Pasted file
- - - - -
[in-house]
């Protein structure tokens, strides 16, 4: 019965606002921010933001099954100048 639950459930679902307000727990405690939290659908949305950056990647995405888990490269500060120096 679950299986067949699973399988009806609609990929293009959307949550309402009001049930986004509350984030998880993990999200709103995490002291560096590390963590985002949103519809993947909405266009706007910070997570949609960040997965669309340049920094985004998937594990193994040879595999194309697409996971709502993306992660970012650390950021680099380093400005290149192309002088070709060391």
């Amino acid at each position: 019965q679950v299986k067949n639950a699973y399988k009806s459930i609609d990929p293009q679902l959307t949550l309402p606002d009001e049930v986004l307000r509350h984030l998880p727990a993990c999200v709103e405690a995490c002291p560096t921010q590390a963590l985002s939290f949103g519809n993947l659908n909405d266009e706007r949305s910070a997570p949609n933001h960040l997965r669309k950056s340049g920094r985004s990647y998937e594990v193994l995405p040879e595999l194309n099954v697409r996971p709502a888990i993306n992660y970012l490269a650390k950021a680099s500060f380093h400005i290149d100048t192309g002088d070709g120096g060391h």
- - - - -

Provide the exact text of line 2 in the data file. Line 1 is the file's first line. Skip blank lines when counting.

């Protein structure tokens, strides 16, 4: 019965606002921010933001099954100048 639950459930679902307000727990405690939290659908949305950056990647995405888990490269500060120096 679950299986067949699973399988009806609609990929293009959307949550309402009001049930986004509350984030998880993990999200709103995490002291560096590390963590985002949103519809993947909405266009706007910070997570949609960040997965669309340049920094985004998937594990193994040879595999194309697409996971709502993306992660970012650390950021680099380093400005290149192309002088070709060391």